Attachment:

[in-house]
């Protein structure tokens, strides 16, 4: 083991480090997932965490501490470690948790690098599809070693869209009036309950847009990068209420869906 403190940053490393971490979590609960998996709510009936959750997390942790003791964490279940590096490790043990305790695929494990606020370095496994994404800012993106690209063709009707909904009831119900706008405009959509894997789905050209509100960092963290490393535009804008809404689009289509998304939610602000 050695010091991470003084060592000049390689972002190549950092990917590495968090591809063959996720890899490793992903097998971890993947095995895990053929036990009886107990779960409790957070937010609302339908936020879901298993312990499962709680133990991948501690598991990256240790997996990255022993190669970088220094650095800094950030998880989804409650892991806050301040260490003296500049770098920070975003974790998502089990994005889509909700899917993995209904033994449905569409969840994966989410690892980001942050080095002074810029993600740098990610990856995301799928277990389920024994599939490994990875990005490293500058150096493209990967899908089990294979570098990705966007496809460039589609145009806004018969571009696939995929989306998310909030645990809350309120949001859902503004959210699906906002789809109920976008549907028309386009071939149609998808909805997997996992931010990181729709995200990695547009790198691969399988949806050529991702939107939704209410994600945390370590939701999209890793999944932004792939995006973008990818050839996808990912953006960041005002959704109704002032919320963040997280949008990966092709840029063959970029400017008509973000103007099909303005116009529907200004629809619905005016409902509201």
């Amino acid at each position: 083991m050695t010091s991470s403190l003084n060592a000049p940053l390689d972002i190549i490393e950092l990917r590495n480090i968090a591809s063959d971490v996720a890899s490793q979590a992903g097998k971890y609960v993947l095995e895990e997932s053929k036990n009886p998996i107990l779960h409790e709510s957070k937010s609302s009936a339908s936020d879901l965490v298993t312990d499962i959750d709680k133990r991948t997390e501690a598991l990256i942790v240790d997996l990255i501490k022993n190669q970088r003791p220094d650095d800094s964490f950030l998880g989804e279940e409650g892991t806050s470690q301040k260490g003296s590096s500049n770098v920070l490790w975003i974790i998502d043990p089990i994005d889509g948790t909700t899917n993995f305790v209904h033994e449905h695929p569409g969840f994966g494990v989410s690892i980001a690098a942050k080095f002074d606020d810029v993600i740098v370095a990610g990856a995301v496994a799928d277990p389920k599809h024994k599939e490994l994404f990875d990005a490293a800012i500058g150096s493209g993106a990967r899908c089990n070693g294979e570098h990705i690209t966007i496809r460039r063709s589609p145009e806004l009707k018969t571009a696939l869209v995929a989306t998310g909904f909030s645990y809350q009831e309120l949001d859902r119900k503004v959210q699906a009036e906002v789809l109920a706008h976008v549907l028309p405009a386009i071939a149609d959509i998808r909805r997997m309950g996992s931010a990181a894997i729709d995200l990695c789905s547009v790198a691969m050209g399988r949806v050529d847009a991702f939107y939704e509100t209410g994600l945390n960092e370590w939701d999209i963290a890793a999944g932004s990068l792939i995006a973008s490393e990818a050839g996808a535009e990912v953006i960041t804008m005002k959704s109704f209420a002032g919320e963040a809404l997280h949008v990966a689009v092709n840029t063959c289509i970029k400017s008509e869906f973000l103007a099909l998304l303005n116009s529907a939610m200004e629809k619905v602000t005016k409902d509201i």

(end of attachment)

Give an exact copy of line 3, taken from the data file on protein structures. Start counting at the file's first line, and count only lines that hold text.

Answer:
């Amino acid at each position: 083991m050695t010091s991470s403190l003084n060592a000049p940053l390689d972002i190549i490393e950092l990917r590495n480090i968090a591809s063959d971490v996720a890899s490793q979590a992903g097998k971890y609960v993947l095995e895990e997932s053929k036990n009886p998996i107990l779960h409790e709510s957070k937010s609302s009936a339908s936020d879901l965490v298993t312990d499962i959750d709680k133990r991948t997390e501690a598991l990256i942790v240790d997996l990255i501490k022993n190669q970088r003791p220094d650095d800094s964490f950030l998880g989804e279940e409650g892991t806050s470690q301040k260490g003296s590096s500049n770098v920070l490790w975003i974790i998502d043990p089990i994005d889509g948790t909700t899917n993995f305790v209904h033994e449905h695929p569409g969840f994966g494990v989410s690892i980001a690098a942050k080095f002074d606020d810029v993600i740098v370095a990610g990856a995301v496994a799928d277990p389920k599809h024994k599939e490994l994404f990875d990005a490293a800012i500058g150096s493209g993106a990967r899908c089990n070693g294979e570098h990705i690209t966007i496809r460039r063709s589609p145009e806004l009707k018969t571009a696939l869209v995929a989306t998310g909904f909030s645990y809350q009831e309120l949001d859902r119900k503004v959210q699906a009036e906002v789809l109920a706008h976008v549907l028309p405009a386009i071939a149609d959509i998808r909805r997997m309950g996992s931010a990181a894997i729709d995200l990695c789905s547009v790198a691969m050209g399988r949806v050529d847009a991702f939107y939704e509100t209410g994600l945390n960092e370590w939701d999209i963290a890793a999944g932004s990068l792939i995006a973008s490393e990818a050839g996808a535009e990912v953006i960041t804008m005002k959704s109704f209420a002032g919320e963040a809404l997280h949008v990966a689009v092709n840029t063959c289509i970029k400017s008509e869906f973000l103007a099909l998304l303005n116009s529907a939610m200004e629809k619905v602000t005016k409902d509201i």